receiving and those which it seeks to put into effect, as well as
the prices at which it buys gas from an affiliate, are all greatly
below the level of a fair return, the argument proves too much, and
the valuation are discredited by the test of experience, since, in
the absence of extraordinary conditions, not proved to exist,
business is not voluntarily transacted at confiscatory rates. P.
292 U. S.
127 Oh.St. 137, 187 N.E. 18, affirmed.
Appeal from a judgment which affirmed an order of the Public
Utilities Commission of Ohio by which a schedule of increased rates
filed by the appellant Gas Company was stricken and the Company was
enjoined from putting it into effect.
MR. JUSTICE CARDOZO delivered the opinion of the Court.
The Dayton Power & Light Company, an Ohio corporation, is
here as appellant challenging the validity of an order of the
Public Utilities Commission of Ohio, affirmed by the Supreme Court
of that state, which prescribes the rates chargeable to consumers
of natural gas.
The appellant is a distributing company, producing no gas and
owning no wells. The gas that it distributes it buys from the Ohio
Fuel Gas Company, an affiliated corporation, delivery being made to
it by the seller at the
Page 292 U. S. 293
gateways of the towns and cities where its mains and service
pipes are laid. Both seller and buyer are subsidiaries of the
Columbia Gas & Electric Corporation, which owns the entire
capital stock of each of them, as well as that of other companies
producing in other fields or distributing in other cities.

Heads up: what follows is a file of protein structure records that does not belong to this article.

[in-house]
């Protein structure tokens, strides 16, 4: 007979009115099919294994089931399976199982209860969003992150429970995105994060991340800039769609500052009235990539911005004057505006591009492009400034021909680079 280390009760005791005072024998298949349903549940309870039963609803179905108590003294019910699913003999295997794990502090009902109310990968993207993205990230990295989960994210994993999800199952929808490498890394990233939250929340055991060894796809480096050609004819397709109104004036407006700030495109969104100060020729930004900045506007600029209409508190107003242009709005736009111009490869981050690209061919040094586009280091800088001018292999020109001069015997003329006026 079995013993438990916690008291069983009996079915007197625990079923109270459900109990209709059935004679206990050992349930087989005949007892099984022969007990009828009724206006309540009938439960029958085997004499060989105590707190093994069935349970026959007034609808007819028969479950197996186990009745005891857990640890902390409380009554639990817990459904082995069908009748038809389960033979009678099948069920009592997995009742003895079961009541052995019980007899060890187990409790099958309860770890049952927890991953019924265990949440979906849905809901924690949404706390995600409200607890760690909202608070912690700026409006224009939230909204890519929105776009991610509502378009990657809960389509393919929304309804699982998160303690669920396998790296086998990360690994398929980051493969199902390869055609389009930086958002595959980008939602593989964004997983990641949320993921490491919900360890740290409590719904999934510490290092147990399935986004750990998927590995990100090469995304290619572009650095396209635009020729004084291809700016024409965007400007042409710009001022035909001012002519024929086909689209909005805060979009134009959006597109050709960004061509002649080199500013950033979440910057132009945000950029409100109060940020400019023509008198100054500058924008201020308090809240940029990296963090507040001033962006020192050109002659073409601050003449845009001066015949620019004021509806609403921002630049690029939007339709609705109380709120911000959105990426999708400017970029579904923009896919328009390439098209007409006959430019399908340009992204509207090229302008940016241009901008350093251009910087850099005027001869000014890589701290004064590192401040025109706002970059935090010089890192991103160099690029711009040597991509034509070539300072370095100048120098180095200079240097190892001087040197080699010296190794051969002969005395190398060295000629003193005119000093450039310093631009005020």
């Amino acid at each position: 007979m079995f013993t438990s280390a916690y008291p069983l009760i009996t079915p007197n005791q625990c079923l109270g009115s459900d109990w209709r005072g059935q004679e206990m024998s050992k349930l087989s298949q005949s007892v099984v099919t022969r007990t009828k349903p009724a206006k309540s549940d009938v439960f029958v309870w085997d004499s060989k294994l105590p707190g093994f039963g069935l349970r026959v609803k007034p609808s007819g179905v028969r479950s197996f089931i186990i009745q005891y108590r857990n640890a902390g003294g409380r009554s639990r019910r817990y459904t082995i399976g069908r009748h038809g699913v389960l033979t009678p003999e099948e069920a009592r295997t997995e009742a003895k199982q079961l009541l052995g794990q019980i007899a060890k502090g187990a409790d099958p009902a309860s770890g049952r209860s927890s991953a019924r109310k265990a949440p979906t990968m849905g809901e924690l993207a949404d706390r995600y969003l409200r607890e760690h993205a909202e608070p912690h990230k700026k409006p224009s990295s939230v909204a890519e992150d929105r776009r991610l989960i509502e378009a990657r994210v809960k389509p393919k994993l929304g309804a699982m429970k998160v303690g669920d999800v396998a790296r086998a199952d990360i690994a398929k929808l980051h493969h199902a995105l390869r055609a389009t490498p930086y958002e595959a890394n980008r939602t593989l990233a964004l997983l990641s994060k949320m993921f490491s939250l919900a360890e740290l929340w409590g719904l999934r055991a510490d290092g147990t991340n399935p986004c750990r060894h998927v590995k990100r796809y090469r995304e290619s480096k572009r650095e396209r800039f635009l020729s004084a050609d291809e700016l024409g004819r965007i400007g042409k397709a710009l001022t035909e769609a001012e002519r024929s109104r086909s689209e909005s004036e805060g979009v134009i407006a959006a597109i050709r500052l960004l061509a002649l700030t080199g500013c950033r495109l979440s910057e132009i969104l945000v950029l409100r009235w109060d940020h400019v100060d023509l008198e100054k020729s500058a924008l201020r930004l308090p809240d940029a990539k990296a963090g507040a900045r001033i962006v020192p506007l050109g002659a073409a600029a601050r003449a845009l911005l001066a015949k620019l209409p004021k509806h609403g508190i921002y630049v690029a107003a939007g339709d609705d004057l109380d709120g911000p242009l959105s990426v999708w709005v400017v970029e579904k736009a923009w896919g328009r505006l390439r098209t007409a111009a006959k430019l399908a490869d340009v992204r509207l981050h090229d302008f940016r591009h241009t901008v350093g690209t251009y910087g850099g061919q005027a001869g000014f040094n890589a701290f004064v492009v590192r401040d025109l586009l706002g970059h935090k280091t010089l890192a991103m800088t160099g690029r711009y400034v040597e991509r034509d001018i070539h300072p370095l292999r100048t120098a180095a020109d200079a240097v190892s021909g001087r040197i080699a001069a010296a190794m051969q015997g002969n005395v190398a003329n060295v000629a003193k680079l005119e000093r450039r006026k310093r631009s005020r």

On June 17, 1929, the appellant filed with the commission a new
schedule of "rates and prices" to take effect 30 days later unless
suspended or annulled. The average rate of increase was 5.67 cents
per thousand cubic feet. Under the authority of statute (Pence Law,
110 Ohio Laws, p. 366, General Code, § 614-20), the Commission
suspended the operation of the new schedule for 120 days, and at
the same time initiated an inquiry of its own motion as to the
fairness of the increase. The proceedings being undetermined at the
end of the period of suspension, the statute permitted the
appellant to put the schedule into effect at once upon filing a
bond securing the repayment to the consumers of such portion of the
increased rate as the Commission, upon final hearing, might
determine to have been unreasonable or excessive. Such a bond was
given on October 9, 1929. The proceeding was then continued, but a
decision was not announced till November 3, 1932. There had been a
pause in the hearings to await the final submission of the
testimony in the case of the Columbus Gas & Fuel Company, an
affiliated corporation serving other territory. Much of the
testimony in that case was read into the record by stipulation as
testimony in this. Upon the record thus supplemented, the
Commission announced its decision that the revenues under the
earlier schedule were sufficient to yield a yearly net return of 6
1/2% upon the fair value of the property, that this return was
reasonable, and that more must not be charged. An order was
therefore made striking the new schedule from the files of the
Page 292 U. S. 294
restraining the appellant from collecting the higher rates, and
directing as to the past that the difference between the old rates
and the new ones, with 6% interest, be refunded to consumers in
accordance with the bond. Upon appeal to the Supreme Court of Ohio,
the order was affirmed, 127 Ohio St. 137, 187 N.E. 18, against the
protest of the appellant that there had been an infringement of its
privileges and immunities under the Constitution of the United
States. Amendment XIV; Article I, § 10. Upon appeal to this Court,
Judicial Code, § 237(a), 28 U.S.C. § 344, the protest is
At the threshold, there is a controversy as to the scope of the
problem before us for solution. The appellee argues that the only
question for the Commission was one as to the reasonableness of the
new schedule in the very form proposed: let the rates be excessive
by ever so little, the schedule, it is said, was to be rejected
altogether, and no other could be substituted. In opposition, the
appellant urges that this is too narrow a construction of the
function and powers of the Commission under the applicable statute:
if the proposed schedule was too high and the earlier one too low,
there was a duty to fix a rate between, and thereby make the